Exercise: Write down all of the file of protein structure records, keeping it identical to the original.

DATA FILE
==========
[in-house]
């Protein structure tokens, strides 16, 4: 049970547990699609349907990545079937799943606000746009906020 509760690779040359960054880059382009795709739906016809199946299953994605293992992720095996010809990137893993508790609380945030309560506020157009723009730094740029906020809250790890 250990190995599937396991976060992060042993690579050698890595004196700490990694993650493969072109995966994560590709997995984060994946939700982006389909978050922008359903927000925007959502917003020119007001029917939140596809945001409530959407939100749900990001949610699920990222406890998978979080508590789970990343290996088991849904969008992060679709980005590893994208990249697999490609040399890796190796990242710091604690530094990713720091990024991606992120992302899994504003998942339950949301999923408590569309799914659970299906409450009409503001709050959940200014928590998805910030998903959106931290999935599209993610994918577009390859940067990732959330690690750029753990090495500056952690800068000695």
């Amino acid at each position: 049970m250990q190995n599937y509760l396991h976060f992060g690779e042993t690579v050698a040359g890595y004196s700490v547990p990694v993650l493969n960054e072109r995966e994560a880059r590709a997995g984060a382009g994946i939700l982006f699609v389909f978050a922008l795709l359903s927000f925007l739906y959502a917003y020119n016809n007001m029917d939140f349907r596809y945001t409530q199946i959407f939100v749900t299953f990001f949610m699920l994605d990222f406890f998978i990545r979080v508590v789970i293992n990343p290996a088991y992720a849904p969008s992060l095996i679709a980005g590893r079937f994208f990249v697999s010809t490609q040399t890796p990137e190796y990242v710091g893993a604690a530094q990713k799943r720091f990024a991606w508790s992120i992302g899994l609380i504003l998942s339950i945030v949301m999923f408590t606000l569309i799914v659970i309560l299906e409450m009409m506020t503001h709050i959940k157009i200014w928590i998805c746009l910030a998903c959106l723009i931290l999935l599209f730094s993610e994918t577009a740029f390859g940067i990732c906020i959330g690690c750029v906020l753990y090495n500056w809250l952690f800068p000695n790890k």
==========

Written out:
[in-house]
């Protein structure tokens, strides 16, 4: 049970547990699609349907990545079937799943606000746009906020 509760690779040359960054880059382009795709739906016809199946299953994605293992992720095996010809990137893993508790609380945030309560506020157009723009730094740029906020809250790890 250990190995599937396991976060992060042993690579050698890595004196700490990694993650493969072109995966994560590709997995984060994946939700982006389909978050922008359903927000925007959502917003020119007001029917939140596809945001409530959407939100749900990001949610699920990222406890998978979080508590789970990343290996088991849904969008992060679709980005590893994208990249697999490609040399890796190796990242710091604690530094990713720091990024991606992120992302899994504003998942339950949301999923408590569309799914659970299906409450009409503001709050959940200014928590998805910030998903959106931290999935599209993610994918577009390859940067990732959330690690750029753990090495500056952690800068000695």
């Amino acid at each position: 049970m250990q190995n599937y509760l396991h976060f992060g690779e042993t690579v050698a040359g890595y004196s700490v547990p990694v993650l493969n960054e072109r995966e994560a880059r590709a997995g984060a382009g994946i939700l982006f699609v389909f978050a922008l795709l359903s927000f925007l739906y959502a917003y020119n016809n007001m029917d939140f349907r596809y945001t409530q199946i959407f939100v749900t299953f990001f949610m699920l994605d990222f406890f998978i990545r979080v508590v789970i293992n990343p290996a088991y992720a849904p969008s992060l095996i679709a980005g590893r079937f994208f990249v697999s010809t490609q040399t890796p990137e190796y990242v710091g893993a604690a530094q990713k799943r720091f990024a991606w508790s992120i992302g899994l609380i504003l998942s339950i945030v949301m999923f408590t606000l569309i799914v659970i309560l299906e409450m009409m506020t503001h709050i959940k157009i200014w928590i998805c746009l910030a998903c959106l723009i931290l999935l599209f730094s993610e994918t577009a740029f390859g940067i990732c906020i959330g690690c750029v906020l753990y090495n500056w809250l952690f800068p000695n790890k």